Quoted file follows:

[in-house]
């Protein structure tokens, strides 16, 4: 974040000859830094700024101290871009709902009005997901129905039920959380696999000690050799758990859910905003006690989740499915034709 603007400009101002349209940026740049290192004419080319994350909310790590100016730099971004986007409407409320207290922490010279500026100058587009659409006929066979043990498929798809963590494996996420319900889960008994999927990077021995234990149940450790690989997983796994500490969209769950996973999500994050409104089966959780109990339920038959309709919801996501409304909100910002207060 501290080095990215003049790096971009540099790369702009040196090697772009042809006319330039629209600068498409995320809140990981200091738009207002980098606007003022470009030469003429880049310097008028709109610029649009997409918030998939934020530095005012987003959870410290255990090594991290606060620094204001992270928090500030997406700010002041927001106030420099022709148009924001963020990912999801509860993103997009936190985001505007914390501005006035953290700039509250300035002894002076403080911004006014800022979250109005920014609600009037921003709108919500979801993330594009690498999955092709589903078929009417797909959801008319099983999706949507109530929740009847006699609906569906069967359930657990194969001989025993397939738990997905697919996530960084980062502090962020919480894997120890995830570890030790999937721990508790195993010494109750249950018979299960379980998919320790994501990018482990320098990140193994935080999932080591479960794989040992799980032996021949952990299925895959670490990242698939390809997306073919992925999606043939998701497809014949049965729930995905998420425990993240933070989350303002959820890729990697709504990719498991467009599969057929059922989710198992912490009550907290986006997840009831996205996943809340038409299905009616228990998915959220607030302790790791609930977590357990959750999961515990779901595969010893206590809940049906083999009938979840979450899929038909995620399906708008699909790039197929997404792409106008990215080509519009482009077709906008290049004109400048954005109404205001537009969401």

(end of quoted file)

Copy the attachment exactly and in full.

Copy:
[in-house]
């Protein structure tokens, strides 16, 4: 974040000859830094700024101290871009709902009005997901129905039920959380696999000690050799758990859910905003006690989740499915034709 603007400009101002349209940026740049290192004419080319994350909310790590100016730099971004986007409407409320207290922490010279500026100058587009659409006929066979043990498929798809963590494996996420319900889960008994999927990077021995234990149940450790690989997983796994500490969209769950996973999500994050409104089966959780109990339920038959309709919801996501409304909100910002207060 501290080095990215003049790096971009540099790369702009040196090697772009042809006319330039629209600068498409995320809140990981200091738009207002980098606007003022470009030469003429880049310097008028709109610029649009997409918030998939934020530095005012987003959870410290255990090594991290606060620094204001992270928090500030997406700010002041927001106030420099022709148009924001963020990912999801509860993103997009936190985001505007914390501005006035953290700039509250300035002894002076403080911004006014800022979250109005920014609600009037921003709108919500979801993330594009690498999955092709589903078929009417797909959801008319099983999706949507109530929740009847006699609906569906069967359930657990194969001989025993397939738990997905697919996530960084980062502090962020919480894997120890995830570890030790999937721990508790195993010494109750249950018979299960379980998919320790994501990018482990320098990140193994935080999932080591479960794989040992799980032996021949952990299925895959670490990242698939390809997306073919992925999606043939998701497809014949049965729930995905998420425990993240933070989350303002959820890729990697709504990719498991467009599969057929059922989710198992912490009550907290986006997840009831996205996943809340038409299905009616228990998915959220607030302790790791609930977590357990959750999961515990779901595969010893206590809940049906083999009938979840979450899929038909995620399906708008699909790039197929997404792409106008990215080509519009482009077709906008290049004109400048954005109404205001537009969401």